Sleep, that elusive capricious mistress. You feel it pressing down on you when you least want it; the middle of the day in work; when you're driving a heavy goods vehicle, laden with live horses, across the country, when participating in a charity sponsored 'stay awake' competition, and it will elude you when you need it most, ie. when you're trying to sleep.
For myriad reasons, decent sleep has proved to be, for many people these days, a commodity in all too rare supply. Well, if that's been the case for you then researchers at the Northwestern University in the US have offered a simple solution that could help myriad people get a better night's sleep.
There are a multitude of factors which feed into our quality of sleep. In a paper, published in the journal Sleep, Science and Practice, they found that if you've a plan for your next day, then it can significantly improve the likelihood that you'll have a good night's sleep.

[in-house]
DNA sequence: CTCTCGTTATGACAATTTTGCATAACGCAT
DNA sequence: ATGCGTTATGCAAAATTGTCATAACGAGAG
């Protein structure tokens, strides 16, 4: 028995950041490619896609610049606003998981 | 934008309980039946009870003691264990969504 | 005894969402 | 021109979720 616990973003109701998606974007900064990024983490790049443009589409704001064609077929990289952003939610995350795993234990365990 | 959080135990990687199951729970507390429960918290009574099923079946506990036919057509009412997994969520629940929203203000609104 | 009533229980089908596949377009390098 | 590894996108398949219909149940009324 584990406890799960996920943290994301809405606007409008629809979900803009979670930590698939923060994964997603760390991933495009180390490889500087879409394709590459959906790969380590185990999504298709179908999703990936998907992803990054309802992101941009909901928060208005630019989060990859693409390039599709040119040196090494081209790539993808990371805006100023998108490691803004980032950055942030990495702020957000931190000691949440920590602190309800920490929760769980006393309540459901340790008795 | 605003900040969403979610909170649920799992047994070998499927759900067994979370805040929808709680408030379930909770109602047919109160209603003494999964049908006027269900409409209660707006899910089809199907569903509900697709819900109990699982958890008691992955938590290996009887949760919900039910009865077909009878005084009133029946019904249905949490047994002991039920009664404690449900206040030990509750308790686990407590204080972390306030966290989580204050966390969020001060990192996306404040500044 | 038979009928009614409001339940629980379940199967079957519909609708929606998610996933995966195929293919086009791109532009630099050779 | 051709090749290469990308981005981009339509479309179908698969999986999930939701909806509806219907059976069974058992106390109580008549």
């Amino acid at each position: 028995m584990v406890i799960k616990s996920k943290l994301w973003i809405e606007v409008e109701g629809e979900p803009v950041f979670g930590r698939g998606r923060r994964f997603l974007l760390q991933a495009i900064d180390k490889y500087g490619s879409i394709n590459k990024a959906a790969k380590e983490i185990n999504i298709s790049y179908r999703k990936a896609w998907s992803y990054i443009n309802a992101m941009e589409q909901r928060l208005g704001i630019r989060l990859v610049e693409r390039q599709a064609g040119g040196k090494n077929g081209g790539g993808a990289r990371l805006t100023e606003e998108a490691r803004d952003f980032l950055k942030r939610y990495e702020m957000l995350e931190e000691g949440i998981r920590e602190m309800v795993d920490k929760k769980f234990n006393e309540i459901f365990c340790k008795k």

The study's senior author, Jason Ong, associate professor of neurology at the Feinburg School of Medicine in Northwestern University, said that "Helping people cultivate a purpose in life could be an effective drug-free strategy to improve sleep quality, particularly for a population that is facing more insomnia... Purpose in life is something that can be cultivated and enhanced through mindfulness therapies."
Despite the majority of the some 800 people involved in the study being over 60, it infers that its findings ought be applicable to people of any age.
Given that it can seem that it is only when you attempt to lie down and go to sleep that every single one of your life's anxieties and uncertainties appear to rear their heads, having a somewhat cogent - however vague - plan in mind for what tomorrow will entail seems like a fairly simple yet effective way of engineering some piece of mind.
Should that fail you could perhaps take this needlessly complex quiz to see how you would fair in Love Island to dull yourself into a stupor.